Target Corp. said Friday that PIN data from some customers' bank ATM cards were also stolen in the massive cyber-attack this month at the third-largest U.S. retailer, but it was confident that the information was "safe and secure."
The stolen PIN data were "strongly encrypted" when they were removed from Target's systems, spokeswoman Molly Snyder said in a statement.
Target uses the Triple DES encryption standard that can be unlocked only with a digital cryptographic "key" when the PIN data are received by the company's outside payment processor, Snyder said. "The key necessary to decrypt that data has never existed within Target's system and could not have been taken during this incident," she said.
Target has declined to identify its payment processor.
Some security experts said that even if the encryption is not broken, cybercriminals can still break the PINs.
"There is potential for gaining access to debit card accounts," said Shane Shook, an executive with the cybersecurity firm Cylance Inc., who has investigated some of the biggest cyberbreaches.
While it is virtually impossible to decrypt a PIN without the digital key to unlock it, Shook said many debit card holders use easy-to-guess numbers like 1234. He said that in some investigations he has found that more than 20 percent of PINs could easily be guessed.
Criminals can identify PINs by using online systems some banks offer that allow customers to access their accounts using their debit card numbers and PINs, said Chris Morales, research director with NSS Labs and a security expert who has helped investigate major breaches.
ATLANTA -- Target said Friday that debit-card PIN numbers were among the financial information stolen from millions of customers who shopped at the retailer earlier this month.
The company said the stolen personal identification numbers, which customers type in to keypads to make secure transactions, were encrypted and that this strongly reduces risk to customers. In addition to the encrypted PINs, customer names, credit and debit card numbers, card expiration dates and the embedded code on the magnetic strip on back of the cards were stolen from about 40 million credit and debit cards used at Target between Nov. 27 and Dec. 15.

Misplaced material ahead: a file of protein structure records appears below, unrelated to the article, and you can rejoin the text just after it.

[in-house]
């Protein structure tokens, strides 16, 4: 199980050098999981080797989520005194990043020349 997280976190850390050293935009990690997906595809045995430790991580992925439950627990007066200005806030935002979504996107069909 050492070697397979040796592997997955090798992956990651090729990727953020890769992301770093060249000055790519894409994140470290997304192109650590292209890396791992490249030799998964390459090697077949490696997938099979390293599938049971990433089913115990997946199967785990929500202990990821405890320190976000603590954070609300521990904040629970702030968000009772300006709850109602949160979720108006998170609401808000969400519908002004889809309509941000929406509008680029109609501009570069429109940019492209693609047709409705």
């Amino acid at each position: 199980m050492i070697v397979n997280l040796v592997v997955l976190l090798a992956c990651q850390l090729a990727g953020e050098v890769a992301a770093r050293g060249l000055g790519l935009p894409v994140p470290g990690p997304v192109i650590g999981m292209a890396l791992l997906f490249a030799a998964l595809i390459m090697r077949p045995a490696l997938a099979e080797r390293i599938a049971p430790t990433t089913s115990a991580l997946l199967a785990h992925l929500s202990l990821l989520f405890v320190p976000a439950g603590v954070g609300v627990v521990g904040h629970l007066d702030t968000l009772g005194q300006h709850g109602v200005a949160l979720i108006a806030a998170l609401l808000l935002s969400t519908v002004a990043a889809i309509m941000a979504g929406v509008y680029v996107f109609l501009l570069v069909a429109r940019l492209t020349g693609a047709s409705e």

Security experts say it's the second-largest theft of card accounts in U.S. history, surpassed only by a scam that began in 2005 involving retailer TJX Cos.
Target said it doesn't have access to nor does it store the encryption key within its system, and the PIN information can only be decrypted when it is received by the retailer's external, independent payment processor.
"We remain confident that PIN numbers are safe and secure," spokeswoman Molly Snyder said in an emailed statement Friday. "The PIN information was fully encrypted at the keypad, remained encrypted within our system, and remained encrypted when it was removed from our systems." The company maintains that the "key" necessary to decrypt that data never existed within Target's system and could not have been taken during the hack.
However, Gartner security analyst Avivah Litan said Friday that the PINs for the affected cards are not safe and people "should change them at this point."
Minneapolis-based Target said it is still in the early stages of investigating the breach. It has been working with the Secret Service and the Department of Justice.